Pope’s remarks on mass killings of Armenians could damage ties with Vatican: Foreign Ministry
Pope Francis arrives to lead a special audience with students of Jesuit schools in Paul VI hall at the Vatican June 7. REUTERS photoThe Turkish Foreign Ministry has reacted in a written statement June 8 to Pope Francis’ remarks describing the mass killings of Armenians during World War I as “the first genocide of the 20th century,” warning that his stance could damage ties between the two countries.
“What is expected from the Papacy, under the responsibility of its spiritual office, is to contribute to world peace instead of raising animosity over historical events,” the statement read. “The Vatican’s ambassador was called on June 7, 2013, to the Foreign Ministry and was told that Pope Francis’ remarks were unacceptable.”
“We have emphasized that Vatican should avoid making steps that could have irreparable consequences on our ties,” the statement also said.
Pope Francis described the mass killings of Armenians during World War I as “the first genocide of the 20th century” during a meeting with a delegation led by Patriarch of Cilicia of Armenian Catholics on June 3.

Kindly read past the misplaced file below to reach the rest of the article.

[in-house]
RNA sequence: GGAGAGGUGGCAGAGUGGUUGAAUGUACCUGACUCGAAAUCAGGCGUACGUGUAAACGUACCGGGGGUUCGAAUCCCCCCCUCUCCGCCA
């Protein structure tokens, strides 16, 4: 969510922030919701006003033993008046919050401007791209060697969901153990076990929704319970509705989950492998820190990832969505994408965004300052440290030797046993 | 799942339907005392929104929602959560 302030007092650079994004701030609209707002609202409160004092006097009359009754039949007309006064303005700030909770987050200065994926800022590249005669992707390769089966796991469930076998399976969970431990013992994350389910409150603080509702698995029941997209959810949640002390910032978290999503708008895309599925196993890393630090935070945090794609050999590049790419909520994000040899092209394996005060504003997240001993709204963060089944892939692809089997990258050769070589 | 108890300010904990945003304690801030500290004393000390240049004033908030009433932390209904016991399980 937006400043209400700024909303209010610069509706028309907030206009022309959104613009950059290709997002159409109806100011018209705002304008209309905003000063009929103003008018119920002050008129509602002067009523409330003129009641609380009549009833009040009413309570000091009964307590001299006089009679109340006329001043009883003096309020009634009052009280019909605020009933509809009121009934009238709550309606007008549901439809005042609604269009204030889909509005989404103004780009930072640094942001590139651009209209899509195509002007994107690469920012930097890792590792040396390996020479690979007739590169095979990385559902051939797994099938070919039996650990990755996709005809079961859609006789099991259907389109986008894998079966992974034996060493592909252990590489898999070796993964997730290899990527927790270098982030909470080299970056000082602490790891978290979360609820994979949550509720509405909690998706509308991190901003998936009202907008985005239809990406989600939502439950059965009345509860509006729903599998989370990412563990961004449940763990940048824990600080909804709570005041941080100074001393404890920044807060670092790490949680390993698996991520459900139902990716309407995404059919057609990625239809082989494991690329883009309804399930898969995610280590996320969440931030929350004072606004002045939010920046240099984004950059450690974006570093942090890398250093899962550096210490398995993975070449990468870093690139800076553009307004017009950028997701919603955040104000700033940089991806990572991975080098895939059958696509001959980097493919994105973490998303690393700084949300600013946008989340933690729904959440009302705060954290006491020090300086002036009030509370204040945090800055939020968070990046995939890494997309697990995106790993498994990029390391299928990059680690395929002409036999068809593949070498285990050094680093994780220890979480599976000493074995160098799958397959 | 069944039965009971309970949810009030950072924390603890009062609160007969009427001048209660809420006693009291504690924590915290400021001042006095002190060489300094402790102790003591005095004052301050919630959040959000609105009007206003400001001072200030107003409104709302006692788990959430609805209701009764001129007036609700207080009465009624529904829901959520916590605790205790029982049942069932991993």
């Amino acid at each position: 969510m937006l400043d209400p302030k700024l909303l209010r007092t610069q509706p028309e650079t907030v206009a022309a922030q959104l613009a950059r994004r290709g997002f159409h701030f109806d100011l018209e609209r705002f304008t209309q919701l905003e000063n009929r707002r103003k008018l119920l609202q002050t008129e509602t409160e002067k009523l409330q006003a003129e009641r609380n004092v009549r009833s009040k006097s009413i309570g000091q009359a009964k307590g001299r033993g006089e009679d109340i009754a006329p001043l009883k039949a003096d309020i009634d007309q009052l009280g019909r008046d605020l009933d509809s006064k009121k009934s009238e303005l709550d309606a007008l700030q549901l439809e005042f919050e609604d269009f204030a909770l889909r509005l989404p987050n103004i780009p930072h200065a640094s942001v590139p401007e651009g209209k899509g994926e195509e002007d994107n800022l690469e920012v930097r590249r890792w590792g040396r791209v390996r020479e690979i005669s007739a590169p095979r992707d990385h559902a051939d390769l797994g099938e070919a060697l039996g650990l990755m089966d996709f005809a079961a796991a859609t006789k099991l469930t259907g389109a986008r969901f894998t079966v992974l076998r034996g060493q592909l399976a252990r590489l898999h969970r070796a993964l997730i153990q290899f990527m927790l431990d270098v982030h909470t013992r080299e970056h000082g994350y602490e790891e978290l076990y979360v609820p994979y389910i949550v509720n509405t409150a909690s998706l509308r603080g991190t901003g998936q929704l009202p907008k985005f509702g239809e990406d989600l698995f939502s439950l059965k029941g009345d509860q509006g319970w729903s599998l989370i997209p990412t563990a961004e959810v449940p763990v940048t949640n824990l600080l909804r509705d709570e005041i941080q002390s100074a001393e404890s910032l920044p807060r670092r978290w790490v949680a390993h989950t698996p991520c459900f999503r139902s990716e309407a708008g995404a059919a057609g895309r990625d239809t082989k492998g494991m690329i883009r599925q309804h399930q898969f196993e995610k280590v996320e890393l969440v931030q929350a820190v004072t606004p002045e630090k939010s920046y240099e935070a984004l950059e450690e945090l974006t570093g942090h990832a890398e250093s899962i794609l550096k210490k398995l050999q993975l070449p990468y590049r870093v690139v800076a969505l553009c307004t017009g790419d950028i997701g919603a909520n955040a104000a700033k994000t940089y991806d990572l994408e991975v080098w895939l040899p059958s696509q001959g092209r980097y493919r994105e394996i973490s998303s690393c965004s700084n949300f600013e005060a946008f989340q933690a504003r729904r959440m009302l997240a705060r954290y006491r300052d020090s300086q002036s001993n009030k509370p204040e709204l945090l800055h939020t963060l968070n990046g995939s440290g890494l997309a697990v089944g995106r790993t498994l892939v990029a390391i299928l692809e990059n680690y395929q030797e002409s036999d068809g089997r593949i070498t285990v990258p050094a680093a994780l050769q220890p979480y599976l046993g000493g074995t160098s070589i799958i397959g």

The pope met with members of the delegation and when one of them said that she was a descendant of genocide victims, he replied, “The first genocide of the 20th century was that of the Armenians,” reiterating his earlier recognition of the mass killings as the “Armenian Genocide” while he was the head of the Catholic Church in Buenos Aires as a cardinal.
In 2006, during events marking the 91st anniversary of the killings in Buenos Aires, he urged Turkey to recognize “the genocide” as the “gravest crime of Ottoman Turkey against the Armenian people and all of humanity.”